Morning Star Gali, The Sacramento Bee
Last month, Governor Gavin Newsom issued a proclamation declaring October 14, 2019 “Indigenous Peoples’ Day” in California. In this proclamation, he acknowledged that Native people were stewards of the land before the conquest of California.
I thank the governor for the proclamation. However, last month — on California Native American Day — the governor also vetoed legislation, Senate Bill 1, that could have helped the state protect our salmon from Trump’s environmental rollbacks. This is unacceptable.
We need more than lip service from the governor. We need action.
In October, President Donald Trump’s administration released a new review of the Central Valley Water Project. This fisheries review replaces an earlier one which concluded that Trump’s Water Plan (to maximize water deliveries for Central Valley agriculture) jeopardizes every Endangered Species Act-listed fish species in the Delta, San Joaquin and Sacramento River systems. In a truly Orwellian fashion, the new review claims fish do not need water.
For many of California’s tribes, water and salmon are life. The Trump plan would harm the state’s drinking water supply and salmon. It negatively impacts the Sacramento, McCloud, San Joaquin, Yuba, American and Feather rivers by increasing water deliveries to agriculture by 23 to 39 percent. This means reductions to the state water project, which serves people.
It also impacts the Klamath River through Trinity River diversions.
The governor should honor Native people by acting to save our salmon.
California needs to change course on water. Even without the new water operations, California has been facing a crisis. Nearly half of our fish are in danger of going extinct. If something does not change, the Central Valley’s water will be unusable due to pollution and diversions. This year, the Klamath salmon run did not show up. These salmon are a major food source for the state’s three largest tribes, which live in rural areas and face food insecurity.
The fact is that our once-abundant salmon have been devastated by dams and diversions. Salmon runs that once numbered in the millions, nourished Native peoples and fed the state’s economy now return each year in the hundreds or less. We are on the brink of losing the salmon.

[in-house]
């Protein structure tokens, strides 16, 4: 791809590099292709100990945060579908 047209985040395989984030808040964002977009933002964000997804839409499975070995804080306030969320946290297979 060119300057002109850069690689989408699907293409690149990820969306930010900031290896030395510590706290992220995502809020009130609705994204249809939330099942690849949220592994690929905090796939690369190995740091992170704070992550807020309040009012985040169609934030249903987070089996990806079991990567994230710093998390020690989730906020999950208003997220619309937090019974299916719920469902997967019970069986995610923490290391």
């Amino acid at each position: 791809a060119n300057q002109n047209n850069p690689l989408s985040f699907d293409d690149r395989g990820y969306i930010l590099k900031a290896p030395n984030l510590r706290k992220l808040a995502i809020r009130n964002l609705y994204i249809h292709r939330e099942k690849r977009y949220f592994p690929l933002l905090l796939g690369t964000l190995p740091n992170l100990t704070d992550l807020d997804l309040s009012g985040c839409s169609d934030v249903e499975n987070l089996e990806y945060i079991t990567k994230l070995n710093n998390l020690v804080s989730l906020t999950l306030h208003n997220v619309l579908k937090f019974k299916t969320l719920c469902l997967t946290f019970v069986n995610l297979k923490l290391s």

This loss would have widespread health, economic and cultural impacts. Already some of California’s Native communities have suicide rates that are 12 times the national average, and diabetes and heart disease rates that are over three times the average. Studies have linked these health issues to the loss of salmon.
No statistics can express what losing the salmon has done to our culture and well-being as communities. Unlike many other salmon states, very few of California’s tribes have established rights to a harvestable surplus of salmon and a land base, and no California tribes are actually able to catch enough salmon to feed their families.
Many tribes do not even have clean water due to policies that favor irrigators and polluters. In fact, many experts have called the sudden loss of salmon to California Native communities cultural genocide. Despite this fact, we are left out of decisions that impact us and our water and fishing rights are not respected.
It is hypocritical that the state of California and cities like San Francisco to honor Native people while fighting us on needed salmon restoration.
We can do better, and there are examples. This year Attorney General Becerra litigated against Westlands Water District’s ability to raise the Shasta dam because it violated state law by flooding a wild and scenic river. The dam raise would also flood Winnemem Wintu sacred sites.
Last month, Eureka, California returned a sacred site that was taken after a massacre to the Wiyot People. Last year, the San Francisco Board of Supervisors passed a resolution to support a flow restoration decision to support salmon. Mayor London Breed vetoed it.
We need more than lip service to California’s tribal peoples. We need to stand up to corporations, including agribusiness, to protect our water and declining salmon populations.
Governor Newsom campaigned on fighting the Trump administration’s environmental rollbacks. We need him to follow through.
His veto of SB 1 was disappointing, but he has an opportunity to redeem himself now by litigating against this latest assault on California’s environment and by supporting tribes’ actions to protect water and regain land.
Words, without action, do not constitute an apology. This is a moment for concrete truth and action to protect our salmon and all that is sacred.
Morning Star Gali is the Tribal Water Organizer for Save California Salmon and a member of the Pit River Tribe.
This article is republished from The Sacramento Bee with the permission of the author.